Wave off the earnest-looking “volunteers” in matching tee-shirts with the can decorated with fotocopias of kids on drugs – hmmm that finger-wave thing really does work,  continue waiting;

Finally take advantage of a clear break in traffic on your right, cut across 2 lanes of traffic to finally get to the glorieta,   as a giant HUMMER flies up from a block away, flashing his headlights,  horns blaring;

Cruise through the glorieta to complete your U-turn;

Cruise back ½ mile to your turn, while dodging a tricyclete loaded with a new full bedroom suite piled-high, and hesitating briefly  for the peotones who are sauntering across the street, grandma,  mom,   straggling kids  and  teen-mom (?) with toddler-in-tow;

Swing around the corner and pray,   pray that you just haven’t turned onto a one-way street, ’cause it’s too narrow for two cars to pass,   and ALL the parked cars on the block are ALL facing you;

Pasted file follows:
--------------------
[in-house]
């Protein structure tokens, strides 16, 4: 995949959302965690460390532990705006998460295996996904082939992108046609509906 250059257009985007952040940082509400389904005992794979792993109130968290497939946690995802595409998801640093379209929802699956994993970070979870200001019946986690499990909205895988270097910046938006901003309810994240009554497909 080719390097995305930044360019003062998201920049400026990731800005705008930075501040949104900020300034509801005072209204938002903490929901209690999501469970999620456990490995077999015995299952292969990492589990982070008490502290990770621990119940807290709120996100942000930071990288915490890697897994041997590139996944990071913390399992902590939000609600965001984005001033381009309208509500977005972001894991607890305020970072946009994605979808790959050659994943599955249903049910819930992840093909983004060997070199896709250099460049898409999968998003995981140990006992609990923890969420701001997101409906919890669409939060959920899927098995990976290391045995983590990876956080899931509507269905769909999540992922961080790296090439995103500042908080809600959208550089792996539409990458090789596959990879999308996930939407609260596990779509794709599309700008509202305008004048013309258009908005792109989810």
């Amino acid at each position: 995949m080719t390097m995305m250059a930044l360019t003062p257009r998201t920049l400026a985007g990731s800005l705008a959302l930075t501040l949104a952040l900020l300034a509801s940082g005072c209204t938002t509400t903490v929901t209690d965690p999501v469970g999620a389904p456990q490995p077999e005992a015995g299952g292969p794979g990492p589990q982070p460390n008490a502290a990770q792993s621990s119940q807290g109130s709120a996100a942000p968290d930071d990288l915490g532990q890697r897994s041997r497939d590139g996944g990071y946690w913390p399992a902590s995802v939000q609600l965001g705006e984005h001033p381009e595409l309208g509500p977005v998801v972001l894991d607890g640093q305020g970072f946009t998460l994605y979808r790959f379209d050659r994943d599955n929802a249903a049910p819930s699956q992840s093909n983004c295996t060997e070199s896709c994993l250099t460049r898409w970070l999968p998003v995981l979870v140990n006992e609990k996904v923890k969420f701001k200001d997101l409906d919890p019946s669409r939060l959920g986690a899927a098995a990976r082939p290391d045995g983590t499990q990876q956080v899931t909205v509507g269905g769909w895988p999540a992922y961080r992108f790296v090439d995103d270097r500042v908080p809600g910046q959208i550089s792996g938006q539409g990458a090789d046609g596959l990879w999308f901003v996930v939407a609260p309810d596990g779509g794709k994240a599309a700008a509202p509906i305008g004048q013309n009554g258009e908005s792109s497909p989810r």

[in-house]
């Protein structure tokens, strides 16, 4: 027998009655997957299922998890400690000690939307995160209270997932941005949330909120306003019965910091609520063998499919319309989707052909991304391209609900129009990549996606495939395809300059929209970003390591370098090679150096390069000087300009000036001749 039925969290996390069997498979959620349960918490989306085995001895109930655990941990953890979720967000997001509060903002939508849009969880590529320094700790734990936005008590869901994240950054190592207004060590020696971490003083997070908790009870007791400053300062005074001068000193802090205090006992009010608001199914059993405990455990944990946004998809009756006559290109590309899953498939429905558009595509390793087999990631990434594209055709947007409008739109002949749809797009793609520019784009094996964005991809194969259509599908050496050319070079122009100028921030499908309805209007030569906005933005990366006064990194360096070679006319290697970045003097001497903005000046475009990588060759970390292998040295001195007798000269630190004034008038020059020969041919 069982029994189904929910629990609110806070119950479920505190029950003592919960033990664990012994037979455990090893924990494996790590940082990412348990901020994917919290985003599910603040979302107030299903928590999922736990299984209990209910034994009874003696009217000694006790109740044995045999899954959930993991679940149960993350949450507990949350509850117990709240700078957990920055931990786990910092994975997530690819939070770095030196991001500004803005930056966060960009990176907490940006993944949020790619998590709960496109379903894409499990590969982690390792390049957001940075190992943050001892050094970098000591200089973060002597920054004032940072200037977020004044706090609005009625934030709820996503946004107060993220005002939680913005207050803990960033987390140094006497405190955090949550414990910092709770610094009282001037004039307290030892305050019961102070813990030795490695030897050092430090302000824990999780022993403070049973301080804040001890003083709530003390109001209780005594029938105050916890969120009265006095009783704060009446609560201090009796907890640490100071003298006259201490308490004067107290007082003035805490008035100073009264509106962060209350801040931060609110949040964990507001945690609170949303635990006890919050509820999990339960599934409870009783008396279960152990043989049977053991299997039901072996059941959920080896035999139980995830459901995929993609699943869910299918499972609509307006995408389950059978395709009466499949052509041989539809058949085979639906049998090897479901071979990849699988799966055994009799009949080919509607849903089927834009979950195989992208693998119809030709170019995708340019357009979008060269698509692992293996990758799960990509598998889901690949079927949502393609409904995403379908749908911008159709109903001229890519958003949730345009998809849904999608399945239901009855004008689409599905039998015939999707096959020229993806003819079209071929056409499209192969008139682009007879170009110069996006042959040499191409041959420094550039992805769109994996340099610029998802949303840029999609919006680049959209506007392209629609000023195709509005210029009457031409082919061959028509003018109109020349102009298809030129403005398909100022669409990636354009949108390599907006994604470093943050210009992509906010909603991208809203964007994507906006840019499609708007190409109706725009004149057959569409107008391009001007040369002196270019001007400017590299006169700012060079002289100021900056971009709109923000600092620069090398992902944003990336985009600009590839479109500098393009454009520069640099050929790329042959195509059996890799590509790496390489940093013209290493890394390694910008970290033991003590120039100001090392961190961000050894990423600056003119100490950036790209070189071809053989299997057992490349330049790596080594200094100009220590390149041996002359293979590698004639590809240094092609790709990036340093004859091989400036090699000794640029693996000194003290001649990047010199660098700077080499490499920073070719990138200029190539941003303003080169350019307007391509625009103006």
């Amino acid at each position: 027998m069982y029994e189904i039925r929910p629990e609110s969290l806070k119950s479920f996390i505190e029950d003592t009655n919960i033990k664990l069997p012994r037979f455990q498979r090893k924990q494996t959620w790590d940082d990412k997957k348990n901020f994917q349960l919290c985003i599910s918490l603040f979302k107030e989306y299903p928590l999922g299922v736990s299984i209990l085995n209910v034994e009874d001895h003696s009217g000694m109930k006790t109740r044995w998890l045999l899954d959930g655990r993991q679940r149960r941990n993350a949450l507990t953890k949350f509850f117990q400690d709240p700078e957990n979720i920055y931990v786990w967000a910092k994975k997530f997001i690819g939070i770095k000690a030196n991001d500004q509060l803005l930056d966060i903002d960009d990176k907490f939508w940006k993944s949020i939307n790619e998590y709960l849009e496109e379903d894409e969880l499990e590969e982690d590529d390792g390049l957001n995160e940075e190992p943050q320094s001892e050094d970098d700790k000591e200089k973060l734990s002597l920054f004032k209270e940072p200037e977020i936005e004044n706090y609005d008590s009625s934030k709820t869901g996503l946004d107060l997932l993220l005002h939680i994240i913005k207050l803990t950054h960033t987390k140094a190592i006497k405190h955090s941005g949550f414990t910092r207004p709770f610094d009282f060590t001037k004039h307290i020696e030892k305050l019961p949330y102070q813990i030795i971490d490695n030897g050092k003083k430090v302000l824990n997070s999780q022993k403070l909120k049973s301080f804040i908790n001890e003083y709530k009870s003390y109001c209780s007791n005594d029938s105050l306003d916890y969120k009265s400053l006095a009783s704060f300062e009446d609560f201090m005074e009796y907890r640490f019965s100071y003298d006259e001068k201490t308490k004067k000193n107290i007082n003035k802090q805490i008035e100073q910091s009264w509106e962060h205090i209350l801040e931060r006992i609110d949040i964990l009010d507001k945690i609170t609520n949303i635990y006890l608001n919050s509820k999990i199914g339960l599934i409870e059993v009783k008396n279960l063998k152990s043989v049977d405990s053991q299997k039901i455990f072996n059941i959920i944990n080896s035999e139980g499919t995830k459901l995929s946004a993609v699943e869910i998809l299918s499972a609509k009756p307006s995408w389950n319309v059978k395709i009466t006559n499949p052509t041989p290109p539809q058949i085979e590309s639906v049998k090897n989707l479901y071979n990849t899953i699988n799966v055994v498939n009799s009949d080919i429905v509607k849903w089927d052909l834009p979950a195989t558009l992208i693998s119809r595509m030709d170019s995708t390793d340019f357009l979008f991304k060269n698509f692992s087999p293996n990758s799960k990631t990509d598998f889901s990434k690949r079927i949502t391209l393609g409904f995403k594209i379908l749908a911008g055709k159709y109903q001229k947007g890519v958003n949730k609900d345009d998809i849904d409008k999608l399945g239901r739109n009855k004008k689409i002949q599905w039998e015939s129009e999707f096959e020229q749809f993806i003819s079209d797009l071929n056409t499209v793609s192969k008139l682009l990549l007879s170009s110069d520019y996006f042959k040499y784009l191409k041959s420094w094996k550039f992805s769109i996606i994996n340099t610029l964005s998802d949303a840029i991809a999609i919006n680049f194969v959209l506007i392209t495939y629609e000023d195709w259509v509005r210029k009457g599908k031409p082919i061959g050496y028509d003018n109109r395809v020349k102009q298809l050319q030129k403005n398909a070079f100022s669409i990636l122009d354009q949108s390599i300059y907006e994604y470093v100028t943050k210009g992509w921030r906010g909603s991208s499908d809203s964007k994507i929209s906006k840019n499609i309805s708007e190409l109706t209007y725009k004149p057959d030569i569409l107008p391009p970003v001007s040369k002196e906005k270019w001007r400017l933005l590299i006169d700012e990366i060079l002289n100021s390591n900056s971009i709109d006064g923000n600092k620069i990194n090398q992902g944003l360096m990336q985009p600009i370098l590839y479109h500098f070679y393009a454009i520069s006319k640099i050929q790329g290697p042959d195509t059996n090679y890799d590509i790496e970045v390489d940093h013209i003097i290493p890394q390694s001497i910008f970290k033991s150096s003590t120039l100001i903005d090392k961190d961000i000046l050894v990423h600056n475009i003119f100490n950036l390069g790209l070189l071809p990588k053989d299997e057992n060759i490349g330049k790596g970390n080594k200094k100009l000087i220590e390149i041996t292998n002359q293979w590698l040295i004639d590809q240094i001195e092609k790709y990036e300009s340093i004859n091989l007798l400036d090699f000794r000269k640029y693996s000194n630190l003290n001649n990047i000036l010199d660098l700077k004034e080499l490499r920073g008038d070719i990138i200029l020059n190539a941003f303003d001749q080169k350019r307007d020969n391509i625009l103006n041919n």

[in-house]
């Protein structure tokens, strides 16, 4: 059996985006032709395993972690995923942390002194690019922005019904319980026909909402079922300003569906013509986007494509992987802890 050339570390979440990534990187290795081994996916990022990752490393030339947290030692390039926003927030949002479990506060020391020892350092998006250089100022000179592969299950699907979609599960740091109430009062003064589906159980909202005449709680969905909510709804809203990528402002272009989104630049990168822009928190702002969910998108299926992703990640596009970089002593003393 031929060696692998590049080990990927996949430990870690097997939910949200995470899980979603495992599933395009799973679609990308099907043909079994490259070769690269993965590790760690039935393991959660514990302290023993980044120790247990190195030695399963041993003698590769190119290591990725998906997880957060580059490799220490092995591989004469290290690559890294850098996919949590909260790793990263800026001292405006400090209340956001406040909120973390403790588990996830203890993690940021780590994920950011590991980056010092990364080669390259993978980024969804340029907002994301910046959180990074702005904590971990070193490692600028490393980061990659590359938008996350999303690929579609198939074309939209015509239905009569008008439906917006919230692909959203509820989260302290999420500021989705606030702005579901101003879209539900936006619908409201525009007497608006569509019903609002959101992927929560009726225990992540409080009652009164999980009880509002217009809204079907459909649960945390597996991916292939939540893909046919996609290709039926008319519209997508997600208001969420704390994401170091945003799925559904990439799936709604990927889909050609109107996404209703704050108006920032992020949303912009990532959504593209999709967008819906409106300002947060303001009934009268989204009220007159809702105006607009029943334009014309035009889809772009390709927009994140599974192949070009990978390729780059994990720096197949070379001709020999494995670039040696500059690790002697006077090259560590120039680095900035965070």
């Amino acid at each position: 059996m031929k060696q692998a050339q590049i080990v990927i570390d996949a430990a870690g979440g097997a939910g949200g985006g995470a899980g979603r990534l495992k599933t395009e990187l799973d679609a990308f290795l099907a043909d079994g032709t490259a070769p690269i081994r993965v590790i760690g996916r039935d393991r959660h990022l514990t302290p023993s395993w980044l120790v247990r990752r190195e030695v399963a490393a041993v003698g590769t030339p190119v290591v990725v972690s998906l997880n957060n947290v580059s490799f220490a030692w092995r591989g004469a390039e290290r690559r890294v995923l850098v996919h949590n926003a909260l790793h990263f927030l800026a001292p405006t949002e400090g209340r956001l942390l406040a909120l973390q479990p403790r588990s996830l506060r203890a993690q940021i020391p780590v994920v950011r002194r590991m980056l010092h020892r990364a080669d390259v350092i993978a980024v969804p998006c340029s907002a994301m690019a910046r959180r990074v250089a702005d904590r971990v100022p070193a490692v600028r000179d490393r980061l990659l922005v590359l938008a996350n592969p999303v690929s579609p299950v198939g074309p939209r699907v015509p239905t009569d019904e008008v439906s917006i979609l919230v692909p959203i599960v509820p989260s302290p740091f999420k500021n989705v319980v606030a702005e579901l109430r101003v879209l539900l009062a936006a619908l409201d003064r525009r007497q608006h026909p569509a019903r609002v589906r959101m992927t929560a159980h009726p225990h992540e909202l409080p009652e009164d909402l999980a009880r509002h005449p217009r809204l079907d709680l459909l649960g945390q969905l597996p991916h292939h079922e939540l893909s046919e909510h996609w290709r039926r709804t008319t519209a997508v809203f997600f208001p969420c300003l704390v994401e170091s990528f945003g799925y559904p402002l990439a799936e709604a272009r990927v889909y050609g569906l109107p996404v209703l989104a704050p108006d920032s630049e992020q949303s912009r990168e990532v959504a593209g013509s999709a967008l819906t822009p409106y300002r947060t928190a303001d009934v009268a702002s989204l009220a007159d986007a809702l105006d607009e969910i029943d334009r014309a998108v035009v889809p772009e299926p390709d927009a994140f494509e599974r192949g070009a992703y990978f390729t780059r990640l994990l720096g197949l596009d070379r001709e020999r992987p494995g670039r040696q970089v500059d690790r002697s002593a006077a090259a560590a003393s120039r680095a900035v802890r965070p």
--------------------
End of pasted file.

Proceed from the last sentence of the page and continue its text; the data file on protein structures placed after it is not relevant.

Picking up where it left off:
Proceed cautiously down the street and make eye contact with guys hanging out at the tienda to see if they look alarmed   or   if they start waving their arms, gesturing & jabbering;

Wonder why these guys aren’t at work, ’cause they’re middle aged, and it’s only 10:00 AM;

Look 2 blocks ahead and see a STOP sign facing you,  grin and exhale  – stop signs can be a good thing… cruise;

Scan all around for something marking the cross-street number, cause the sun-bleached street signs offer not even a whisper of help;

Slam into a manhole-cover negative round tope because they repaved the street with so many layers of “cold-patch” that the manhole cover is now 4 inches below street level;

Cautiously  cruise and listen for new front-end squeaks;

Drive several blocks till you find a less-bleached sign that faintly looks like Calle 21;

Realize that you needed Calle 15, three blocks back in the section with no signs,   cruise;

Turn left onto a one way while ignoring the caterwauling front right wheel assembly.   cruise;

Pray that you can just loop back around to your original destination,   (where is plastic-Jesus when you need ‘im?)  cruise;

Turn left again 3 blocks later because of the pairs of one-way steets (darn Col. Garcia Gineres – hey, grin, because at least the little lettering on each street sign say you’re in the right colonia);